There are more than 300 different kinds of hummingbirds, and Anna’s hummingbird species sits right there in the middle, if its length is to be considered. Measuring four inches long, the bird has greyish-white underparts and a shimmering green back. The adult male has a rosy-red gorget and crown extending to its neck’s sides. The female version, on the other hand, has a dusky look with a grey throat patch and green back. Their heads are green, and their throats have a tiny bit of red.
Anna’s hummingbird has grown in spread and population over the years, which means they are no longer confined to the Pacific slopes. The breeding range has expanded to British Columbia, Vancouver, Arizona, etc. They show up during the entire year in western Washington’s Puget Sound region. They are commonly found in suburban and urban settings, and also wilder areas such as coastal scrub, chaparral, open woodland, and oak savannahs. They can be commonly seen near eucalyptus trees, despite the trees having been introduced only during the mid-19th century to the West.
The nest is usually built by the female, who also cares for the little ones. The bird’s nest is only marginally larger than a walnut. Female Anna’s select the nest location, which is typically a horizontal tree branch or a branch of shrub that’s six to 20 feet in height. The nests are usually made of oak, eucalyptus trees, or sycamore. Shrubs, vines, or poison oak could be used too. Conifers are used less frequently.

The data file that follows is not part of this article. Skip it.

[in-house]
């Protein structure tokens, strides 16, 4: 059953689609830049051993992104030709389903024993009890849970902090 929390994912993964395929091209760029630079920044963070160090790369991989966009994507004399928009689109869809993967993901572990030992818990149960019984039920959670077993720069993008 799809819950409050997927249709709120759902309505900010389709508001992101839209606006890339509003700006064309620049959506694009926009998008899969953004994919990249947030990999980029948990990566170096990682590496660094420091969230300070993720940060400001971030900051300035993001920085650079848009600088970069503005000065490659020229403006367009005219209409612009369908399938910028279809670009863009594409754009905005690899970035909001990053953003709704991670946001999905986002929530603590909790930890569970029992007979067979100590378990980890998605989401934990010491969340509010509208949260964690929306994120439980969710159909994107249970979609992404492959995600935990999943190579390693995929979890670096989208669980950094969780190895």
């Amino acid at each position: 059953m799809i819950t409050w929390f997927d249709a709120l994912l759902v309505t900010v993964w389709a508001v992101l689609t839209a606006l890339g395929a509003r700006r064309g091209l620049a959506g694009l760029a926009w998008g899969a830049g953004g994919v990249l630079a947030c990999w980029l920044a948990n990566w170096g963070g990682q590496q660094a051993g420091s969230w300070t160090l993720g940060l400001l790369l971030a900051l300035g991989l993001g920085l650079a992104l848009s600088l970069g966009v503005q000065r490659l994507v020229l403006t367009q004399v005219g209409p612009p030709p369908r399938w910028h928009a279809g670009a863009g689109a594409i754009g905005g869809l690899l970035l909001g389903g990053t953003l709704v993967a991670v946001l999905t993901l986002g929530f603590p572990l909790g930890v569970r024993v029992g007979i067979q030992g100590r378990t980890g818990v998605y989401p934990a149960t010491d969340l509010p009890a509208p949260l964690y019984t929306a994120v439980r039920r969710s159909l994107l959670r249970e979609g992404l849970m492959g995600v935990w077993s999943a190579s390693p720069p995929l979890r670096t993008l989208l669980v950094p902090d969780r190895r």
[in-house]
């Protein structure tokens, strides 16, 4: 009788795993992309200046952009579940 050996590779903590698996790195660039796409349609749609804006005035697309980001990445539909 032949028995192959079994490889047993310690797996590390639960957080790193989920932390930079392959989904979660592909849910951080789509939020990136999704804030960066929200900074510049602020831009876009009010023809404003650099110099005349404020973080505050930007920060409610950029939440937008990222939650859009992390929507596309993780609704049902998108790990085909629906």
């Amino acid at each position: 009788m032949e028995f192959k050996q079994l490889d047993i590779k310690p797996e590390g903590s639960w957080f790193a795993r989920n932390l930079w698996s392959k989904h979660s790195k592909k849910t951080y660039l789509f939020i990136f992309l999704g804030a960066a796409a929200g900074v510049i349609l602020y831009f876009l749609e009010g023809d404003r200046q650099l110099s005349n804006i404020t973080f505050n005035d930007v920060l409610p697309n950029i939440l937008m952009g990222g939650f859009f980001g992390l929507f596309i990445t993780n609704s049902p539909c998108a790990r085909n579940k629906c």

The female bird sits inside the nest erecting the cup rim around itself. The building process could take close to a week. The nest’s height could be an inch and the diameter close to 1.5 inches. Some of the other building materials include cattail, leaves, willow, small feathers, and/or thistle. The nest’s outside could be decorated with mosses, lichens, paint chips, etc. If the necessary material is not readily available, the hummingbird could steal it from other nests that are in use.
The bird feeds from feeders and also likes nectars from flowers, such as currant, manzanita, and gooseberry. Compared to most other North American hummingbirds, Anna’s hummingbird eats a lot more insects, from crevices, understory leaves, streambanks, flowers, air, etc. They pluck trapped insects and spiders from spider webs. The primary target are the smaller insects, such as whiteflies, midges, and leaf hoppers. In fact, a female Anna’s could have up to 32 leafhoppers in its stomach at a given time.
Anna’s hummingbirds can fly at a decent speed, at around 25mph. If there is trouble or an emergency, it could increase its speed to up to 40mph. The male bird can fly close to 130 feet high. During courtship, the male bird goes after a receptive female bird that directs the male to her nest site. When males aren’t performing or feeding, they usually sit high in a small tree or bush, chattering noisily. There is usually no pairing between males and females, and both genders invariably mate with multiple partners during a season.